1. Who seems to have more variability in their shoe sizes, men or women?
a) Men
b) Women
c) Neither group show variability
d) Flag this Question
2. In general, why use the estimate of $$n-1$$ rather than n in the computation of the standard deviation and variance?
a) The estimate n-1 is better because it is used for calculating the population variance and standard deviation
b) The estimate n-1 is never used to calculate the sample variance and standard deviation
c) $$n-1$$ provides an unbiased estimate of the population and allows more variability when using a sample and gives a better mathematical estimate of the population
d) The estimate n-1 is better because it is use for calculation of both the population and sample variance as well as standard deviation.
$$\begin{array}{|c|c|}\hline \text{Shoe Size (in cm)} & \text{Gender (M of F)} \\ \hline 25.7 & M \\ \hline 25.4 & F \\ \hline 23.8 & F \\ \hline 25.4 & F \\ \hline 26.7 & M \\ \hline 23.8 & F \\ \hline 25.4 & F \\ \hline 25.4 & F \\ \hline 25.7 & M \\ \hline 25.7 & F \\ \hline 23.5 & F \\ \hline 23.1 & F \\ \hline 26 & M \\ \hline 23.5 & F \\ \hline 26.7 & F \\ \hline 26 & M \\ \hline 23.1 & F \\ \hline 25.1 & F \\ \hline 27 & M \\ \hline 25.4 & F \\ \hline 23.5 & F \\ \hline 23.8 & F \\ \hline 27 & M \\ \hline 25.7 & F \\ \hline \end{array}$$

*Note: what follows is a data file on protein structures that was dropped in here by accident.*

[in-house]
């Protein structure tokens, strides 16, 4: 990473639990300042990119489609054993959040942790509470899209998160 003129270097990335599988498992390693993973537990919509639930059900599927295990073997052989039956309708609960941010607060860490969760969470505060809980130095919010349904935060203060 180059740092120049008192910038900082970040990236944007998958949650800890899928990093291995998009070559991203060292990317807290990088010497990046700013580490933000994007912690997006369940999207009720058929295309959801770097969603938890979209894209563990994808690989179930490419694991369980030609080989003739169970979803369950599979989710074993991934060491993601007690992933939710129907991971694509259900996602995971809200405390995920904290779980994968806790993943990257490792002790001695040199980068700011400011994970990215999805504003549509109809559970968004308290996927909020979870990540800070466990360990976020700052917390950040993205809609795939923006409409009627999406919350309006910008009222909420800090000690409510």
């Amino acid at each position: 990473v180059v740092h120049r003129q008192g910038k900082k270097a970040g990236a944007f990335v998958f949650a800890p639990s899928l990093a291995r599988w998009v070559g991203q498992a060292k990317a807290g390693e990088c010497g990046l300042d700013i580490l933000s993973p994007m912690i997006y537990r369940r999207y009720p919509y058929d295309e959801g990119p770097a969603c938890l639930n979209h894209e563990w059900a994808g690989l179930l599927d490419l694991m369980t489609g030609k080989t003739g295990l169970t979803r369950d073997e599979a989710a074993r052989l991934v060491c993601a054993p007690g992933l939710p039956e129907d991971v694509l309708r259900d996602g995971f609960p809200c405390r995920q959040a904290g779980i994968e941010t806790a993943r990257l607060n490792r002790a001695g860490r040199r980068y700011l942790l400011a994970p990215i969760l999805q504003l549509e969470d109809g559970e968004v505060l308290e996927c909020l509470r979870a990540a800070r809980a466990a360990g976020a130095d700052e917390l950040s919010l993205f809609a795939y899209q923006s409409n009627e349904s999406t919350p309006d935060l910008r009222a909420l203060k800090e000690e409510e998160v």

$$\begin{array}{|c|c|}\hline \text{Shoe Size (in cm)} & \text{Gender (M of F)} \\ \hline 27.6 & M \\ \hline 26.9 & F \\ \hline 26 & F \\ \hline 28.4 & M \\ \hline 23.5 & F \\ \hline 27 & F \\ \hline 25.1 & F \\ \hline 28.4 & M \\ \hline 23.1 & F \\ \hline 23.8 & F \\ \hline 26 & F \\ \hline 25.4 & M \\ \hline 23.8 & F \\ \hline 24.8 & M \\ \hline 25.1 & F \\ \hline 24.8 & F \\ \hline 26 & M \\ \hline 25.4 & F \\ \hline 26 & M \\ \hline 27 & M \\ \hline 25.7 & F \\ \hline 27 & M \\ \hline 23.5 & F \\ \hline 29 & F \\ \hline \end{array}$$

When a gas is taken from a to c along the curved path in the figure (Figure 1) , the work done by the gas is W = -40 J and the heat added to the gas is Q = -140 J . Along path abc, the work done by the gas is W = -50 J . (That is, 50 J of work is done on the gas.)
I keep on missing Part D. The answer for part D is not -150,150,-155,108,105( was close but it said not quite check calculations)
Part A
What is Q for path abc?
Express your answer to two significant figures and include the appropriate units.
Part B
f Pc=1/2Pb, what is W for path cda?
Express your answer to two significant figures and include the appropriate units.
Part C
What is Q for path cda?
Express your answer to two significant figures and include the appropriate units.
Part D
What is Ua?Uc?
Express your answer to two significant figures and include the appropriate units.
Part E
If Ud?Uc=42J, what is Q for path da?
Express your answer to two significant figures and include the appropriate units.
Juan makes a measurement in a chemistry laboratory and records the result in his lab report. The stardard deviation of lab measurements made by students is $$\sigma=10$$ milligrams. Juan repeats the measurement 3 times and records the mean xbar of his 3 measurements.
(a) What is the standard deviation of Juan's mean result? (That is, if Juan kept making sets of 3 measurements and averaging them, what would be the standard deviation of all his xbar's?)